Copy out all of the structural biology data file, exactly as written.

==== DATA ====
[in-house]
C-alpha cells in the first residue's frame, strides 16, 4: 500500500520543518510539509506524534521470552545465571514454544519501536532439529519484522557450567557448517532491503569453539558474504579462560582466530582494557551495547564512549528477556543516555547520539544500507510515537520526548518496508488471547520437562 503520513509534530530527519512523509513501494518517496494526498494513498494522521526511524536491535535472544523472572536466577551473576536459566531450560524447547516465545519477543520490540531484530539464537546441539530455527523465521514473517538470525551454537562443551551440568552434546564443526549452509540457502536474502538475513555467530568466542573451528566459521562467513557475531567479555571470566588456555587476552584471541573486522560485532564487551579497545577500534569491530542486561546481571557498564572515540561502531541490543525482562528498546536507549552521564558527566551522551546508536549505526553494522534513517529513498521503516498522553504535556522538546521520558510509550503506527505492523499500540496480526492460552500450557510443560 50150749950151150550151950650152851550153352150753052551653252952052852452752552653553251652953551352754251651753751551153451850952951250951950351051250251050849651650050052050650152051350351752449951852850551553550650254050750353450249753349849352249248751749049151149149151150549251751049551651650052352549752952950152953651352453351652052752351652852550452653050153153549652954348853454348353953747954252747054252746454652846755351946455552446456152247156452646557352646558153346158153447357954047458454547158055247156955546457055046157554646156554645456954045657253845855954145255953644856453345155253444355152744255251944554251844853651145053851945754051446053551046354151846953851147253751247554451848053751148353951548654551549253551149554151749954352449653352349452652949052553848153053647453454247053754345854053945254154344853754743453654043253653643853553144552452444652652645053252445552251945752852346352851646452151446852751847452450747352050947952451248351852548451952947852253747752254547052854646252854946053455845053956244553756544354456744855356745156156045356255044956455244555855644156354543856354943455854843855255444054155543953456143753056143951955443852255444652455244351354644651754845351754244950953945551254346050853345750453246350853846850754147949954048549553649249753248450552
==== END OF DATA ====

[in-house]
C-alpha cells in the first residue's frame, strides 16, 4: 500500500520543518510539509506524534521470552545465571514454544519501536532439529519484522557450567557448517532491503569453539558474504579462560582466530582494557551495547564512549528477556543516555547520539544500507510515537520526548518496508488471547520437562 503520513509534530530527519512523509513501494518517496494526498494513498494522521526511524536491535535472544523472572536466577551473576536459566531450560524447547516465545519477543520490540531484530539464537546441539530455527523465521514473517538470525551454537562443551551440568552434546564443526549452509540457502536474502538475513555467530568466542573451528566459521562467513557475531567479555571470566588456555587476552584471541573486522560485532564487551579497545577500534569491530542486561546481571557498564572515540561502531541490543525482562528498546536507549552521564558527566551522551546508536549505526553494522534513517529513498521503516498522553504535556522538546521520558510509550503506527505492523499500540496480526492460552500450557510443560 50150749950151150550151950650152851550153352150753052551653252952052852452752552653553251652953551352754251651753751551153451850952951250951950351051250251050849651650050052050650152051350351752449951852850551553550650254050750353450249753349849352249248751749049151149149151150549251751049551651650052352549752952950152953651352453351652052752351652852550452653050153153549652954348853454348353953747954252747054252746454652846755351946455552446456152247156452646557352646558153346158153447357954047458454547158055247156955546457055046157554646156554645456954045657253845855954145255953644856453345155253444355152744255251944554251844853651145053851945754051446053551046354151846953851147253751247554451848053751148353951548654551549253551149554151749954352449653352349452652949052553848153053647453454247053754345854053945254154344853754743453654043253653643853553144552452444652652645053252445552251945752852346352851646452151446852751847452450747352050947952451248351852548451952947852253747752254547052854646252854946053455845053956244553756544354456744855356745156156045356255044956455244555855644156354543856354943455854843855255444054155543953456143753056143951955443852255444652455244351354644651754845351754244950953945551254346050853345750453246350853846850754147949954048549553649249753248450552